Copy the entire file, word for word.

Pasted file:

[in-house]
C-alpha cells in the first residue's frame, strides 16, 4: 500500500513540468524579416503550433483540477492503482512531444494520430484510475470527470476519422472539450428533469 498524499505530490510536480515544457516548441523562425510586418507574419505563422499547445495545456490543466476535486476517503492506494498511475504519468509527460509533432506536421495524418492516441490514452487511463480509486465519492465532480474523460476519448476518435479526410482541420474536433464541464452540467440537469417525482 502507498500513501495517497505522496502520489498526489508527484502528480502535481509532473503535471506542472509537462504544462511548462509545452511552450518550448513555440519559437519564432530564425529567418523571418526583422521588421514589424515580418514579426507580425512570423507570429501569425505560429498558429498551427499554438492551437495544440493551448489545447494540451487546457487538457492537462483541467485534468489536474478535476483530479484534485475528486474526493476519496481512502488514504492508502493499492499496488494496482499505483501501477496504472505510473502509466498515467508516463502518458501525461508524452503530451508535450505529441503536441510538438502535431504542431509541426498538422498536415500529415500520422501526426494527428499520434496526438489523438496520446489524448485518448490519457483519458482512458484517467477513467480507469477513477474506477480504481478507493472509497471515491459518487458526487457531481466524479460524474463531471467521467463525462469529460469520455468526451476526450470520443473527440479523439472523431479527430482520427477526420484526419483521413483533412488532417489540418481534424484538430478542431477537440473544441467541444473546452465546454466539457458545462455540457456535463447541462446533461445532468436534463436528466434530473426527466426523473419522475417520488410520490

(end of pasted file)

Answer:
[in-house]
C-alpha cells in the first residue's frame, strides 16, 4: 500500500513540468524579416503550433483540477492503482512531444494520430484510475470527470476519422472539450428533469 498524499505530490510536480515544457516548441523562425510586418507574419505563422499547445495545456490543466476535486476517503492506494498511475504519468509527460509533432506536421495524418492516441490514452487511463480509486465519492465532480474523460476519448476518435479526410482541420474536433464541464452540467440537469417525482 502507498500513501495517497505522496502520489498526489508527484502528480502535481509532473503535471506542472509537462504544462511548462509545452511552450518550448513555440519559437519564432530564425529567418523571418526583422521588421514589424515580418514579426507580425512570423507570429501569425505560429498558429498551427499554438492551437495544440493551448489545447494540451487546457487538457492537462483541467485534468489536474478535476483530479484534485475528486474526493476519496481512502488514504492508502493499492499496488494496482499505483501501477496504472505510473502509466498515467508516463502518458501525461508524452503530451508535450505529441503536441510538438502535431504542431509541426498538422498536415500529415500520422501526426494527428499520434496526438489523438496520446489524448485518448490519457483519458482512458484517467477513467480507469477513477474506477480504481478507493472509497471515491459518487458526487457531481466524479460524474463531471467521467463525462469529460469520455468526451476526450470520443473527440479523439472523431479527430482520427477526420484526419483521413483533412488532417489540418481534424484538430478542431477537440473544441467541444473546452465546454466539457458545462455540457456535463447541462446533461445532468436534463436528466434530473426527466426523473419522475417520488410520490